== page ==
This Month’s Top Five Vids

5. I am not a fan of American Football. Heck, I don’t watch sports at all, but for Hitler, Jessica Simpson and the Dallas Cowboys, I’ll make an exception.

4. “High As %$^&^”, by fellow Canuck Jon Lajoie. This is pure nostalgia for those of us who have found themselves at 3:00 Am in Mac’s Milk playing the game “They Don’t Know Your Stoned”.

3. Never in my life would I have thought I’d be promoting an American Republican Presidential Candidate. I mean, I disagree with this guy’s views on everything from abortion, universal healthcare to social services, but I just can’t help admire Ron Paul’s unabashed defiance towards his Neo-Con co-runners and the right-wing wackos at Fox News, who are sponsors of the televised debates. This seventy-something Texan actually owes much of his popularity to a slew of young techy fans who’ve been promoting him all over the internet. Watching him up on stage during these debates, his opinions about American foreign policy make him stick out like a sore thumb, the quintessential black sheep. The Neo-Con powers-that-be have even excluded him from one of the Primary debates for his unorthodox views. Check out these short clips watch how everyone, including the “impartial” moderators, try to discredit him.

Props to my new Republican hero.

2. Charles Bukowski’s “The Man with the Beautfuls Eyes”. I couldn’t post a Top Five without a nod to poetry. Especially a vid that’s so visually poignant. Please excuse the subtitles.

1. Mos Def Immortal Technique Eminem, “Tell the truth”. A perfect combo of politics, great lyrics, compelling visuals and a good base line. It’s probably to good, since most of the youth will be watching it instead of getting off the couch and voting for a change of government.

The East End











Beach View










Obama And This Thing Called Hope

By Guest J ‘Ocean’ Dennie

Maybe I am just getting older, the anarchy of youth settling into mid-age slumber, but democracy does not seem as bad as it once had. Granted, I still bitch and complain about the holes in the system like anyone else with half a brain these days, but there was a time not too long ago when I was ready, along with many others to throw the whole thing to the curb and start again. The angst derived in large measure from the incessant ineptitude of the leadership of not only our country, but the juggernaut to the south. And of course, all of that intensified with the advent of the Bush administration and even more so after his dubious second term victory.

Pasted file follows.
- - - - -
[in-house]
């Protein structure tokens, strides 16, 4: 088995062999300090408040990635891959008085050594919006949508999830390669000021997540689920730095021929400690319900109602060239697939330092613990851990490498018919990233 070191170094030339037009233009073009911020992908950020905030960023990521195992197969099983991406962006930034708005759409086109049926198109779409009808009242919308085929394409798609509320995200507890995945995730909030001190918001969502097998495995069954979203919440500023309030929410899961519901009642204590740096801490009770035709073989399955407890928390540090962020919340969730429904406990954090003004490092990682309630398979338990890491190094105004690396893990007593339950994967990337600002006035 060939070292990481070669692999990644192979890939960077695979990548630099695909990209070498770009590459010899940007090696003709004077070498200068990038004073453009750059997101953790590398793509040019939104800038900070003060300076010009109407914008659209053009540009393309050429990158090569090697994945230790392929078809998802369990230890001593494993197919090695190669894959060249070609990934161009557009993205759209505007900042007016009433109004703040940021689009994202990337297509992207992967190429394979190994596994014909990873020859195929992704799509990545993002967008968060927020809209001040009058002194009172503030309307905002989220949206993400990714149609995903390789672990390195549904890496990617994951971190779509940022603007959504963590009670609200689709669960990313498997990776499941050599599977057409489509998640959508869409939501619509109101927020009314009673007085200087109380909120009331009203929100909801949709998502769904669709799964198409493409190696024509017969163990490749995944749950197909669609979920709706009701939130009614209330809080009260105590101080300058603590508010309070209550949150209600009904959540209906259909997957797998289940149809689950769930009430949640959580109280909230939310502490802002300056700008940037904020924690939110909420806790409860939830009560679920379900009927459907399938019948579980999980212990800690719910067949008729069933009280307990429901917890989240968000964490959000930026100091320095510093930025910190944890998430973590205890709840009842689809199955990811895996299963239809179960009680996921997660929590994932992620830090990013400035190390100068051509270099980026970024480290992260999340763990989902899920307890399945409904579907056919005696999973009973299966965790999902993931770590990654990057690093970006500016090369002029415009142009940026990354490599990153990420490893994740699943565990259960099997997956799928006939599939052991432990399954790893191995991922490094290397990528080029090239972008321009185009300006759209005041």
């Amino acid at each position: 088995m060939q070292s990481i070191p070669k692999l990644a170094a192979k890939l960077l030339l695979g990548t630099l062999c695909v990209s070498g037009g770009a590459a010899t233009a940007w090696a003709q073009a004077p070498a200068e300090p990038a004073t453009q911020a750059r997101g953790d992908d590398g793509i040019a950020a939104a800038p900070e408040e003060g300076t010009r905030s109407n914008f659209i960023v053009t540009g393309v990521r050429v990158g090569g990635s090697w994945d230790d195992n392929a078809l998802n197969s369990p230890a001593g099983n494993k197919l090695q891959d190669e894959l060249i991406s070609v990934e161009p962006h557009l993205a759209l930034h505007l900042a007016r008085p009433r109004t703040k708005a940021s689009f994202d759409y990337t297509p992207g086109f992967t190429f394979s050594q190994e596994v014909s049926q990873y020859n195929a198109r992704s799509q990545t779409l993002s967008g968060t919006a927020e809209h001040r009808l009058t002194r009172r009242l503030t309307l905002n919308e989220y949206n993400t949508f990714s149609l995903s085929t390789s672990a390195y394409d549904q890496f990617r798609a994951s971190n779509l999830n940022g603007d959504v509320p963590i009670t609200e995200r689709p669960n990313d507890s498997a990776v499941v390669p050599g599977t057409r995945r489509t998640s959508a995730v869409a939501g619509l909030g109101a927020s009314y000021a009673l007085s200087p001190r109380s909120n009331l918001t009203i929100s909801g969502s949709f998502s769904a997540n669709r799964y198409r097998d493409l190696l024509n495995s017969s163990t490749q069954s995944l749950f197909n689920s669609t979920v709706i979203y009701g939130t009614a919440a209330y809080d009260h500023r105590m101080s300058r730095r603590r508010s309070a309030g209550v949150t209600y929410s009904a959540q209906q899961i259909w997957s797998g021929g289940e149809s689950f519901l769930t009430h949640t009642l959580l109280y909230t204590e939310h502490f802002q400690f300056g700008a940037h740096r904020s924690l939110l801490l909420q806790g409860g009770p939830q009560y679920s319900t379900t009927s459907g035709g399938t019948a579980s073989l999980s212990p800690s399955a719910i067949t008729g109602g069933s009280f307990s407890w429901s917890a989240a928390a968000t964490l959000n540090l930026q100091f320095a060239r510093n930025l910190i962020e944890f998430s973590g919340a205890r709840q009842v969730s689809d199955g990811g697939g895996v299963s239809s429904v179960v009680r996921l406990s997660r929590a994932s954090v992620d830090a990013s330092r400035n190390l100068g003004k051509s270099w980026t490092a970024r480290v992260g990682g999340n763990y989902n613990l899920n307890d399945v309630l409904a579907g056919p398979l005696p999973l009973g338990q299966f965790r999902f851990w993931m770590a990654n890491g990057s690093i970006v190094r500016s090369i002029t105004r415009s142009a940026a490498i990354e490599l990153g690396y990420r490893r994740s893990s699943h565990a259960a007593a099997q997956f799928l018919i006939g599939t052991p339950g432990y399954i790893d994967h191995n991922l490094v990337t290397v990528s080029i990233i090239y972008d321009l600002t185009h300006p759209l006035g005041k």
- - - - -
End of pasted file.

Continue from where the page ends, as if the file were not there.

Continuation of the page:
It’s not that I feel any more secure or comfortable with the unprecedented level of corruption that plagues all levels now, rivaling that which is found in absolutist regimes the world over. No, the softening of attitude stems from an aspiration that the dark ages of American politics may soon be coming to an end. There is light at the end of the tunnel, and though it may just be another derailing train headed straight for us, there is renewed hope in the leadership hopefuls, particularly in the Democratic camp. Among the first woman candidate, and the first Hispanic candidate we have Barack Obama, the first African American candidate. Even the spectre of another four year Republican term does not seem so bad under the likes of a likable Rudy Guiliani and a fellow who acted on Law and Order.